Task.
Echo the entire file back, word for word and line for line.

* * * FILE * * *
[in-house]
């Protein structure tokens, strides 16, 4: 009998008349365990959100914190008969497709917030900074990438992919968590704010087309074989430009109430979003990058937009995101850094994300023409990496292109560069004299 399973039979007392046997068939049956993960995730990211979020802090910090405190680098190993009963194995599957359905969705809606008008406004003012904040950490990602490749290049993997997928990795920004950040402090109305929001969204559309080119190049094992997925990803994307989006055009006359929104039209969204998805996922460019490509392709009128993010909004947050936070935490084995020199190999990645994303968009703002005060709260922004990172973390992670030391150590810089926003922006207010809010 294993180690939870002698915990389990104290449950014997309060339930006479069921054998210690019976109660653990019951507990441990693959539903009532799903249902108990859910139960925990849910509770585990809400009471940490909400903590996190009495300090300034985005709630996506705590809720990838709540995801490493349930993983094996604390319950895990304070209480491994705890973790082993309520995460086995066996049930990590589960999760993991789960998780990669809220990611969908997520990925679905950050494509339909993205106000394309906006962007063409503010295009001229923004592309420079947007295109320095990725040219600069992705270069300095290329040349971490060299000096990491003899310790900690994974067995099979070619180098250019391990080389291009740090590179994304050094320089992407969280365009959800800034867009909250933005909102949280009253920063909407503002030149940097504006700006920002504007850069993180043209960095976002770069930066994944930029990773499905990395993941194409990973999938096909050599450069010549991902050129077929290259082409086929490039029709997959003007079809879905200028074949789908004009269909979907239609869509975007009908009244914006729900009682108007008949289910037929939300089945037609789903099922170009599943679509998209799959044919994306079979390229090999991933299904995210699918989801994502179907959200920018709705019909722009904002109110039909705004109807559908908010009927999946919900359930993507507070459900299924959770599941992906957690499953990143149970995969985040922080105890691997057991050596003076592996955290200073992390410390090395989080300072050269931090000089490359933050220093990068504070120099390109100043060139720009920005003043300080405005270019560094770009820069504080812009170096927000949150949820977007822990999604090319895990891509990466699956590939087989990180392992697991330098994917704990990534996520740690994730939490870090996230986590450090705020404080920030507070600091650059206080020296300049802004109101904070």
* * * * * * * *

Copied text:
[in-house]
């Protein structure tokens, strides 16, 4: 009998008349365990959100914190008969497709917030900074990438992919968590704010087309074989430009109430979003990058937009995101850094994300023409990496292109560069004299 399973039979007392046997068939049956993960995730990211979020802090910090405190680098190993009963194995599957359905969705809606008008406004003012904040950490990602490749290049993997997928990795920004950040402090109305929001969204559309080119190049094992997925990803994307989006055009006359929104039209969204998805996922460019490509392709009128993010909004947050936070935490084995020199190999990645994303968009703002005060709260922004990172973390992670030391150590810089926003922006207010809010 294993180690939870002698915990389990104290449950014997309060339930006479069921054998210690019976109660653990019951507990441990693959539903009532799903249902108990859910139960925990849910509770585990809400009471940490909400903590996190009495300090300034985005709630996506705590809720990838709540995801490493349930993983094996604390319950895990304070209480491994705890973790082993309520995460086995066996049930990590589960999760993991789960998780990669809220990611969908997520990925679905950050494509339909993205106000394309906006962007063409503010295009001229923004592309420079947007295109320095990725040219600069992705270069300095290329040349971490060299000096990491003899310790900690994974067995099979070619180098250019391990080389291009740090590179994304050094320089992407969280365009959800800034867009909250933005909102949280009253920063909407503002030149940097504006700006920002504007850069993180043209960095976002770069930066994944930029990773499905990395993941194409990973999938096909050599450069010549991902050129077929290259082409086929490039029709997959003007079809879905200028074949789908004009269909979907239609869509975007009908009244914006729900009682108007008949289910037929939300089945037609789903099922170009599943679509998209799959044919994306079979390229090999991933299904995210699918989801994502179907959200920018709705019909722009904002109110039909705004109807559908908010009927999946919900359930993507507070459900299924959770599941992906957690499953990143149970995969985040922080105890691997057991050596003076592996955290200073992390410390090395989080300072050269931090000089490359933050220093990068504070120099390109100043060139720009920005003043300080405005270019560094770009820069504080812009170096927000949150949820977007822990999604090319895990891509990466699956590939087989990180392992697991330098994917704990990534996520740690994730939490870090996230986590450090705020404080920030507070600091650059206080020296300049802004109101904070």